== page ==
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Chapter XXX.—Hero-Worship.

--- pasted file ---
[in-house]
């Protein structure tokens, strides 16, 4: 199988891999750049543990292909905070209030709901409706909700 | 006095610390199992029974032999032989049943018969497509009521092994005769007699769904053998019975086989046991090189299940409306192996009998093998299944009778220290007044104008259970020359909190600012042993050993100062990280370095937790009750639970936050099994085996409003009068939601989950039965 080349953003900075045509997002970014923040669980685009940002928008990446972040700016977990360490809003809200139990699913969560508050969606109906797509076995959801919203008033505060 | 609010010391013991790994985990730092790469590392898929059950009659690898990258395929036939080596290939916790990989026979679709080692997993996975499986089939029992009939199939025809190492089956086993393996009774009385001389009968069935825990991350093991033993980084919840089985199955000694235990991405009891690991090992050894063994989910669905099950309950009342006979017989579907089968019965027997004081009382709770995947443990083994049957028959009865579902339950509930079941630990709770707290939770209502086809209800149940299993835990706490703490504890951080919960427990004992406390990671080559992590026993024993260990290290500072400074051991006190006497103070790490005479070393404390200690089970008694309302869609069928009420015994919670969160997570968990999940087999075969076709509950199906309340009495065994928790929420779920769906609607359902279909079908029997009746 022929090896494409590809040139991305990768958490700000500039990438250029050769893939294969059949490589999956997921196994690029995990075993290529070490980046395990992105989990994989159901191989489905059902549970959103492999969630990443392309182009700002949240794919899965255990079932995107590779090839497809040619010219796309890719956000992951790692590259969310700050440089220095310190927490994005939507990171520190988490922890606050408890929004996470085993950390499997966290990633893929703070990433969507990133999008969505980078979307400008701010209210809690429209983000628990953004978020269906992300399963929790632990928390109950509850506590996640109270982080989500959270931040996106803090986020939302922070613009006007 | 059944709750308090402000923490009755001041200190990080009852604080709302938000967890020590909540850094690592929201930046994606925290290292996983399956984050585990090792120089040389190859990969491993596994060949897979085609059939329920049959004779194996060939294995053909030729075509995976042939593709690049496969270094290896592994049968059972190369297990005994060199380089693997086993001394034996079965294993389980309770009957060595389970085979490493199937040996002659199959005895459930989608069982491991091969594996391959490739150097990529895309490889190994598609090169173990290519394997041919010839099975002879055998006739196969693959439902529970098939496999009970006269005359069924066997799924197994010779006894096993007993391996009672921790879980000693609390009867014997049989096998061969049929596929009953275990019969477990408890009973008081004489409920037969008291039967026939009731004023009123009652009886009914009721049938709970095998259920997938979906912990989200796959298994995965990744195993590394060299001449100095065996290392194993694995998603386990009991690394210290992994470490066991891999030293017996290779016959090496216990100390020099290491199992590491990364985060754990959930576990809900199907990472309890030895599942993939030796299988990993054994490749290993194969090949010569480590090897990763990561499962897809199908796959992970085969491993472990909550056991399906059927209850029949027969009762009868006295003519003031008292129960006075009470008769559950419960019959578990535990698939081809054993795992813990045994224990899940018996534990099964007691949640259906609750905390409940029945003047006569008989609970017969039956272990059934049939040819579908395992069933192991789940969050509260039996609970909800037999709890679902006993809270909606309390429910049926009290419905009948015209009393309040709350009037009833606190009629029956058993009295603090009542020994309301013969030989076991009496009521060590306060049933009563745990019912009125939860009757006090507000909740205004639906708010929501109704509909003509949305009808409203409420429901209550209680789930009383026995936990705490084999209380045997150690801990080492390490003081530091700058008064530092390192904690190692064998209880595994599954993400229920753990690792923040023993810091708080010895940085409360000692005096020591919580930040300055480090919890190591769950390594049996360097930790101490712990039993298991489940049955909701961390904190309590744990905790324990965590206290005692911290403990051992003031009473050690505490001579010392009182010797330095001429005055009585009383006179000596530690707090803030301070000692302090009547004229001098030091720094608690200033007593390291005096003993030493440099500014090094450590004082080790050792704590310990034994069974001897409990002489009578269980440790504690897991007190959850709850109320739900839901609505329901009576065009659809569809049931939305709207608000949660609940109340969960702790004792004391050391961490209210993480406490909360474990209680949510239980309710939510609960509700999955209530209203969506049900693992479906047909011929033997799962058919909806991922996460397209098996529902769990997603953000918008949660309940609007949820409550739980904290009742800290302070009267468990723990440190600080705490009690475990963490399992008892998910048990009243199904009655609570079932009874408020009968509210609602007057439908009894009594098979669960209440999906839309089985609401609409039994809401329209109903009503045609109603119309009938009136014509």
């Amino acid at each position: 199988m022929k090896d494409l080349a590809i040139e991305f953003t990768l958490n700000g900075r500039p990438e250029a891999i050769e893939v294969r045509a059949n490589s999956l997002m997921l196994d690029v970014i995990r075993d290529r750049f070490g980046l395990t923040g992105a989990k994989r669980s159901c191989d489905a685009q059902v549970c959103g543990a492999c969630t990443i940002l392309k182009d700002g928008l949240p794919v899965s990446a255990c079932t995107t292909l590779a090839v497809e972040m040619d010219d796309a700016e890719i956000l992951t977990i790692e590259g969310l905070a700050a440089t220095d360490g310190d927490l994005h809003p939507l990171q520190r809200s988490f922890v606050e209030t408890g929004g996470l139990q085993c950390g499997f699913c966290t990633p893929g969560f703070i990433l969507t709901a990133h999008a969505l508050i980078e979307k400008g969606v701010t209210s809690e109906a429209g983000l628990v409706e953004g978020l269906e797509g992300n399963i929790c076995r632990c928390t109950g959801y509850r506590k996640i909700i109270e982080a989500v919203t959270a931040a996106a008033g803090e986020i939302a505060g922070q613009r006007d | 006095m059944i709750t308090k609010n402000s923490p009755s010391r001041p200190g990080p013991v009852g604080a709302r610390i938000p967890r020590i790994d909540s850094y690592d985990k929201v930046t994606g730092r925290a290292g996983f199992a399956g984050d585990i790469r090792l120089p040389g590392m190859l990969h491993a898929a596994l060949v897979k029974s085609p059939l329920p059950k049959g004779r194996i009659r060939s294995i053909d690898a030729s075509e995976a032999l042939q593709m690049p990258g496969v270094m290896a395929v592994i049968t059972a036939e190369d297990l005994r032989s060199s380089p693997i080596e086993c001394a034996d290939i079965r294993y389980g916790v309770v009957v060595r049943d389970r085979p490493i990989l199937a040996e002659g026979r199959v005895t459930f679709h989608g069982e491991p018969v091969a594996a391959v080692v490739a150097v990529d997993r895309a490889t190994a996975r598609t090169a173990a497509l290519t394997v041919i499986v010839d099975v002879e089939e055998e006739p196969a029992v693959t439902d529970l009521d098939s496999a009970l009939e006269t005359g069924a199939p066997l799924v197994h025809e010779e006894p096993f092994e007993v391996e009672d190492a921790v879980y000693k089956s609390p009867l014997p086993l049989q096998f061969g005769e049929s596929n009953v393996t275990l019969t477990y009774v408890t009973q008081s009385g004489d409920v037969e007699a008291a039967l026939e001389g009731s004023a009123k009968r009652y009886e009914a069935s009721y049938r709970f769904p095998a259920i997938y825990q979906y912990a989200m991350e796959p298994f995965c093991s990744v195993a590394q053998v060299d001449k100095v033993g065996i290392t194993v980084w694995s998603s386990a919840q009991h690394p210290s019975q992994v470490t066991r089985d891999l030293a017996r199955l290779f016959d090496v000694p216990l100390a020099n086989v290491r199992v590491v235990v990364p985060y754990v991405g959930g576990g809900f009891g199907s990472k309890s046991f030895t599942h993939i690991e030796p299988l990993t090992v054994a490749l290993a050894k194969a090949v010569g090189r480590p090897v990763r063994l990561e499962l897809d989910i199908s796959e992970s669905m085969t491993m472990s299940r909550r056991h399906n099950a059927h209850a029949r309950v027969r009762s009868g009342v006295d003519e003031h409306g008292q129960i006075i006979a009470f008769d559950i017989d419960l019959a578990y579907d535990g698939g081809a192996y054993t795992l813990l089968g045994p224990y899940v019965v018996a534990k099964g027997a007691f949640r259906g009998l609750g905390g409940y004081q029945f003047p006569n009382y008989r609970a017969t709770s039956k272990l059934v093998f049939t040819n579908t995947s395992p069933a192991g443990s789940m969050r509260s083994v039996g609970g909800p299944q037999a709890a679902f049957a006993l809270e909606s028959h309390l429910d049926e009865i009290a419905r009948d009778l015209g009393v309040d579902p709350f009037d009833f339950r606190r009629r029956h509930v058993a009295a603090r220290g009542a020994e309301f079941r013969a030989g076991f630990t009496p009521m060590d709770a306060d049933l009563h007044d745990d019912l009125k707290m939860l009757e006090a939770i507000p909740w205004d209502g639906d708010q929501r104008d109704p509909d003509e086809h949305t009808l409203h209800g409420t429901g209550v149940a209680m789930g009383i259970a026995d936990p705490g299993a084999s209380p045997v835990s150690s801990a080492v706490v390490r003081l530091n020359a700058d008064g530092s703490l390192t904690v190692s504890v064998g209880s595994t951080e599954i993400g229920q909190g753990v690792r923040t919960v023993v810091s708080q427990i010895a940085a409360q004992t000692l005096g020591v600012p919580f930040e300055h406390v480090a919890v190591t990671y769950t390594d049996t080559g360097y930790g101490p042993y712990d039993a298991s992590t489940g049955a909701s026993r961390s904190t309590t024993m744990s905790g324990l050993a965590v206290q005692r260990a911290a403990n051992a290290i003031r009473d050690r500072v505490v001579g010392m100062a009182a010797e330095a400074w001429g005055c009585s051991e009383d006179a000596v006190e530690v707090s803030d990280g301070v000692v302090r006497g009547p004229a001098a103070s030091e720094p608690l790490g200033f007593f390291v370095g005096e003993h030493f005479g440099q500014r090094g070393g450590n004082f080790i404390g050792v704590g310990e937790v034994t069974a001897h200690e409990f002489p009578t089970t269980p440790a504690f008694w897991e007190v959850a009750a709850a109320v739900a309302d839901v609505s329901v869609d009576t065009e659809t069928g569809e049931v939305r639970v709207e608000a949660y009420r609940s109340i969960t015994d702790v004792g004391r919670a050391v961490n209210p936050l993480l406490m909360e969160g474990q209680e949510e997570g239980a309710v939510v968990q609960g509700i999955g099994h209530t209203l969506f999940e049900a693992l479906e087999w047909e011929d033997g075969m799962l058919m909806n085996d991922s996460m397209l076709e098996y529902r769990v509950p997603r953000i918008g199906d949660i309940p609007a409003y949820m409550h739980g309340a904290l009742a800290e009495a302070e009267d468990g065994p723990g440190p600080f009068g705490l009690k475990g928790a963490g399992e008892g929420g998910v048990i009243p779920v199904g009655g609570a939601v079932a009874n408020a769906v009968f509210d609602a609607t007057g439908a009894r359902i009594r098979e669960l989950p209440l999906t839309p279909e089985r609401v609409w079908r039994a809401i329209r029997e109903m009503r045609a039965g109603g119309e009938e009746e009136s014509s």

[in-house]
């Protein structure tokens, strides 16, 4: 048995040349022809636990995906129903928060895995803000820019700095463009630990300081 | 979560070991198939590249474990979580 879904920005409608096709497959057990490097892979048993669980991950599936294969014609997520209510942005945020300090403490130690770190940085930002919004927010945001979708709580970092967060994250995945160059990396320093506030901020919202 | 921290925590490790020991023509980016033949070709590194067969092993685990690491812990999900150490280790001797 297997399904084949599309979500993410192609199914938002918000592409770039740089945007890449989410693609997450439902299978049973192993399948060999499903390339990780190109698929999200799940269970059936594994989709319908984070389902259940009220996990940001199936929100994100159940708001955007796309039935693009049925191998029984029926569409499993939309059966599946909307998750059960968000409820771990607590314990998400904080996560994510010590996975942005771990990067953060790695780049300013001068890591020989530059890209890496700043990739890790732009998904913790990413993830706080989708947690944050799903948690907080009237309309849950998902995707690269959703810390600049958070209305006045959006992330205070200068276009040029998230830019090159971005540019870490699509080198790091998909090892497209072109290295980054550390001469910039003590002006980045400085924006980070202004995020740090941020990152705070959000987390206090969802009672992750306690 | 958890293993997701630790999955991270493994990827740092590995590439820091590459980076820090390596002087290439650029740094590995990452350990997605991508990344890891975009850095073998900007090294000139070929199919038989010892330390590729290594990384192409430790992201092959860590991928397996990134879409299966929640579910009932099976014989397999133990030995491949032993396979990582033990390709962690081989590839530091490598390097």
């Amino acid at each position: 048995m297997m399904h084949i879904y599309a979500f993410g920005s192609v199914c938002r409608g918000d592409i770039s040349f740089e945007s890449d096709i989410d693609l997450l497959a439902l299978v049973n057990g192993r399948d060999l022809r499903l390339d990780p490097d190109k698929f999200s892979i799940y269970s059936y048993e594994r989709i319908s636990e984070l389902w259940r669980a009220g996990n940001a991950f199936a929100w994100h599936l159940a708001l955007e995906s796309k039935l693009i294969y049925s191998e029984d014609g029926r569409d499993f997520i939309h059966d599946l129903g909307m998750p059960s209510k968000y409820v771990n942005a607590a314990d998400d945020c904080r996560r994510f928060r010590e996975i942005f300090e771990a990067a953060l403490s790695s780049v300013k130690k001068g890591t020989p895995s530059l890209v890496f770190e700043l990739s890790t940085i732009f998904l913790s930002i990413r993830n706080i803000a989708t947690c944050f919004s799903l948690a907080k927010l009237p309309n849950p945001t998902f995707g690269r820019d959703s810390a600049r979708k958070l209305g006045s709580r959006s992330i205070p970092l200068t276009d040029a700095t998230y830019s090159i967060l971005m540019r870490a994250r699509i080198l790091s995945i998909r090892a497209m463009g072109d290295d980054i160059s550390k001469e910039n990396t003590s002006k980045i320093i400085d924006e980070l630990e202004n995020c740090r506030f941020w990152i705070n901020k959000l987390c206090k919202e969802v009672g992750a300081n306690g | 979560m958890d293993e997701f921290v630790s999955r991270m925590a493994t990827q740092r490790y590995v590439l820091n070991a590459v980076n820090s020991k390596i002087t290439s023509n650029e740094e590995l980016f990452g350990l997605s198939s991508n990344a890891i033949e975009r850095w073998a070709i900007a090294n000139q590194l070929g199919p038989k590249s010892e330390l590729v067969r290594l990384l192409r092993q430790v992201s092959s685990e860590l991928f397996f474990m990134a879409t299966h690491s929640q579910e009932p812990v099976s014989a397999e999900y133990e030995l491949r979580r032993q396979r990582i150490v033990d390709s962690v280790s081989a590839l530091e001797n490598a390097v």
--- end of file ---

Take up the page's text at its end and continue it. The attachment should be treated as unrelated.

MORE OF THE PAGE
“By a like example, other men in other places built temples, set up statues, instituted mysteries and ceremonies and sacrifices, to those whom they had admired, either for some arts or for virtue, or at least had held in very great affection; and rejoiced, by means of all things belonging to gods, to hand down their fame to posterity; and that especially, because, as we have already said, they seemed to be supported by some phantasies of magic art, so that by invocation of demons something seemed to be done and moved by them towards the deception of men.  To these they add also certain solemnities, and drunken banquets, in which men might with all freedom indulge; and demons, conveyed into them in the chariot of repletion, might be mixed with their very bowels, and holding a place there, might bind the acts and thoughts of men to their own will.  Such errors, then, having been introduced from the beginning, and having been aided by lust and drunkenness, in which carnal men chiefly delight, the religion of God, which consisted in continence and sobriety, began to become rare amongst men, and to be well-nigh abolished.

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